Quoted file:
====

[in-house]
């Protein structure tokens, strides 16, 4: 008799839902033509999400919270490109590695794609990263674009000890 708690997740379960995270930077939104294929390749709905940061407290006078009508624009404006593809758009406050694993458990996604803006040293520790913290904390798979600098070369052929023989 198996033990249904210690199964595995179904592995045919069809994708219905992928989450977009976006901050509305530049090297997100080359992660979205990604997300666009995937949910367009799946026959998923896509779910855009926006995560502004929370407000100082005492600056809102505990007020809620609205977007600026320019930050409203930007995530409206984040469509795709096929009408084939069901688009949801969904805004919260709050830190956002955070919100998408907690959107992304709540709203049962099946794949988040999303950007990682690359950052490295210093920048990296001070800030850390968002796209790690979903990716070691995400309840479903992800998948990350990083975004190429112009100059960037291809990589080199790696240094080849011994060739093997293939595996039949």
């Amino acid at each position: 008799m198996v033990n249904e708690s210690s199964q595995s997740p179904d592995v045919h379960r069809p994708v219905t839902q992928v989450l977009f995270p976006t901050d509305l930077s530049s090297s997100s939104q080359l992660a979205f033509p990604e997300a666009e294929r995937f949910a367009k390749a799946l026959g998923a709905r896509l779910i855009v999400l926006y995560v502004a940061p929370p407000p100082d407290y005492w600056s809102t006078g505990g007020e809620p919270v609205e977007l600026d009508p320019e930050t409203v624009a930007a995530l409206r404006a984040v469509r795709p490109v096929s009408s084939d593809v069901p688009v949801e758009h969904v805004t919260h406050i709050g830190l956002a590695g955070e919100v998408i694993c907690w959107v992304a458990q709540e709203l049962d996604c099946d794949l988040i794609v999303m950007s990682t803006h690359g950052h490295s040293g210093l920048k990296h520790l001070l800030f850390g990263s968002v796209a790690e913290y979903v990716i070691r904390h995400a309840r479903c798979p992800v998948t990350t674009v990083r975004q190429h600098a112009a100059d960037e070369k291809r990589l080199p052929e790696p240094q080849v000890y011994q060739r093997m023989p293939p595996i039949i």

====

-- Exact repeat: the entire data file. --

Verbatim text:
[in-house]
């Protein structure tokens, strides 16, 4: 008799839902033509999400919270490109590695794609990263674009000890 708690997740379960995270930077939104294929390749709905940061407290006078009508624009404006593809758009406050694993458990996604803006040293520790913290904390798979600098070369052929023989 198996033990249904210690199964595995179904592995045919069809994708219905992928989450977009976006901050509305530049090297997100080359992660979205990604997300666009995937949910367009799946026959998923896509779910855009926006995560502004929370407000100082005492600056809102505990007020809620609205977007600026320019930050409203930007995530409206984040469509795709096929009408084939069901688009949801969904805004919260709050830190956002955070919100998408907690959107992304709540709203049962099946794949988040999303950007990682690359950052490295210093920048990296001070800030850390968002796209790690979903990716070691995400309840479903992800998948990350990083975004190429112009100059960037291809990589080199790696240094080849011994060739093997293939595996039949």
């Amino acid at each position: 008799m198996v033990n249904e708690s210690s199964q595995s997740p179904d592995v045919h379960r069809p994708v219905t839902q992928v989450l977009f995270p976006t901050d509305l930077s530049s090297s997100s939104q080359l992660a979205f033509p990604e997300a666009e294929r995937f949910a367009k390749a799946l026959g998923a709905r896509l779910i855009v999400l926006y995560v502004a940061p929370p407000p100082d407290y005492w600056s809102t006078g505990g007020e809620p919270v609205e977007l600026d009508p320019e930050t409203v624009a930007a995530l409206r404006a984040v469509r795709p490109v096929s009408s084939d593809v069901p688009v949801e758009h969904v805004t919260h406050i709050g830190l956002a590695g955070e919100v998408i694993c907690w959107v992304a458990q709540e709203l049962d996604c099946d794949l988040i794609v999303m950007s990682t803006h690359g950052h490295s040293g210093l920048k990296h520790l001070l800030f850390g990263s968002v796209a790690e913290y979903v990716i070691r904390h995400a309840r479903c798979p992800v998948t990350t674009v990083r975004q190429h600098a112009a100059d960037e070369k291809r990589l080199p052929e790696p240094q080849v000890y011994q060739r093997m023989p293939p595996i039949i």